Finding a home
BY ANA BELTRAN AND JAIA LENT
After taking on the responsibility of raising her granddaughter, Magdalena discovered her rental home had extremely high lead levels. Rather than mitigating the lead, the landlord chose to evict the new grandfamily, relying on a provision in the lease agreement that they only rent to adults. Three weeks before Christmas during an epic snowstorm, Magdalena found herself searching for a lead-free rental so that the child welfare agency would not remove her granddaughter from her care.
Call out: Changes like these would go a long way to help grandfamilies like Magdalena’s get to spend their holiday season worrying about what to put under the tree, instead of worrying about finding a safe place for her and her grandchild to call home.
Progress is being made to address these and similar housing challenges faced by grandfamilies. There are now more than a dozen specialized grandfamilies housing programs with on-site services in various communities around the United States. These innovative programs and other housing solutions offer the potential for nationwide expansion.
One such model opened recently in Washington DC. The Plaza West apartments are home to 223 units of affordable housing, 50 of them are dedicated to grandparents raising grandchildren. Designed with grandfamilies in mind, Plaza West grandparent apartments have a community room for special events, a library, a computer and activity room, a fenced-in playground, and apartments with accommodations for older residents. The housing complex has staff dedicated to helping meet the needs of the residents and brings in supportive services such as health care information sessions for the grandparents, support groups, and tutoring sessions for the children.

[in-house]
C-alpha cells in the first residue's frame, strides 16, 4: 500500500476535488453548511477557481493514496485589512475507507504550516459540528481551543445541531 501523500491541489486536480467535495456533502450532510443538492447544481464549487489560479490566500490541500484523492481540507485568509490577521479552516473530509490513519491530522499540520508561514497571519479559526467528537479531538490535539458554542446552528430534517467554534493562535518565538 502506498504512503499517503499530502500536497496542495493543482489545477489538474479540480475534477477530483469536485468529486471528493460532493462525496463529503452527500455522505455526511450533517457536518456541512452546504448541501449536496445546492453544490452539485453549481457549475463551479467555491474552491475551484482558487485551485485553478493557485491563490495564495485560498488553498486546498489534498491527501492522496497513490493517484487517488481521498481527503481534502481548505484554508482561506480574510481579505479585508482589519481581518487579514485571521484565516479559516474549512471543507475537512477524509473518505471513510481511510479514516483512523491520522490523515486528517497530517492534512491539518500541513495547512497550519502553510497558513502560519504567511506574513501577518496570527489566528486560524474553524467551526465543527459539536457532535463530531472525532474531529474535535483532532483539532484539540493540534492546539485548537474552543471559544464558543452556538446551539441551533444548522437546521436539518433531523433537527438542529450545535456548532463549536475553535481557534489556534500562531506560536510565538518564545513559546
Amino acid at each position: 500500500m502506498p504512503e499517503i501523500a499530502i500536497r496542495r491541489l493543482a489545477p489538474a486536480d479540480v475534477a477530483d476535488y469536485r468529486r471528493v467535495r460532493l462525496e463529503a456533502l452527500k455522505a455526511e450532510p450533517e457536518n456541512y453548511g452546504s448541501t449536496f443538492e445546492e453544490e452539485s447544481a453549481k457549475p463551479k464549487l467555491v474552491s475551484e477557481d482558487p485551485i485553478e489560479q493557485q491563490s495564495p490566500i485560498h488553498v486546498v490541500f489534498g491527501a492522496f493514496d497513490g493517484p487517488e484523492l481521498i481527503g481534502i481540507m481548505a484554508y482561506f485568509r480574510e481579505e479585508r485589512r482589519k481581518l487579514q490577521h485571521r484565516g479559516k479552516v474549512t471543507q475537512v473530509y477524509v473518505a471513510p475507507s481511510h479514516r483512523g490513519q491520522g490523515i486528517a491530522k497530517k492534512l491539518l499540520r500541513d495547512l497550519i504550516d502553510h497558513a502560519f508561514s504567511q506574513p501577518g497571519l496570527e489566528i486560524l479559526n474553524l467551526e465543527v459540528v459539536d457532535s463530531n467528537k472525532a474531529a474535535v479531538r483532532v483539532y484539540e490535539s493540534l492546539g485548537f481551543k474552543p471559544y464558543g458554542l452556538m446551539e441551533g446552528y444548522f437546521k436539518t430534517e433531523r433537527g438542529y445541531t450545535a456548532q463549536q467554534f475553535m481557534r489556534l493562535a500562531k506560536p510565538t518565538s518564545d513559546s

Resident Olivia Chase was among the first families to move to Plaza West. She lives there with her grandson, age 11, who she has been raising full time since he was 3 months old. Olivia explains, “Plaza West has played a major role in making life more stable for my family both physically and emotionally. There are support systems, such as the Grandparent Caregiver’s Support Group facilitated by Howard University’s School of Social Work that provides a safe space for grandparents to vent as well as support one another. By developing relationships with one another, the children are able to engage with peers who are being raised without their parents creating a space for them to feel less different than others. While Plaza West has only been operational for a little over a year, great strides are being made; and, we envision even greater strides in the future.”
Despite the value of innovative programs like this, creating such housing is a major, complex undertaking. From addressing policy barriers to increasing funding for supportive housing, much remains to be done to address the housing issues facing grandfamilies. In an effort to raise awareness about the need and potential solutions, Generations United is releasing a new report on grandfamilies and housing highlighting recommendations and solutions such as providing federal support for services in grandfamilies housing to help incentivize more projects like Plaza West and addressing housing barriers that prevent relatives from becoming licensed foster parents and receiving ongoing monthly assistance to meet the needs of the children.
For more information about housing resources and supports for grandfamilies visit www.grandfamilies.org.
ABOUT THE AUTHORS
Ana Beltran is a special advisor, Generations United. She is an attorney who served as the Director of the National Center on Grandfamilies. As someone who was raised in part by her grandmother, Ana has a personal commitment to the families.
Jaia Peterson Lent is Deputy Executive Director of Generations United, a national organization dedicated to improving lives. Home to the National Center on Grandfamilies, Generations United is a leading voice for issues affecting families headed by grandparents or other relatives.
For more from Jaia…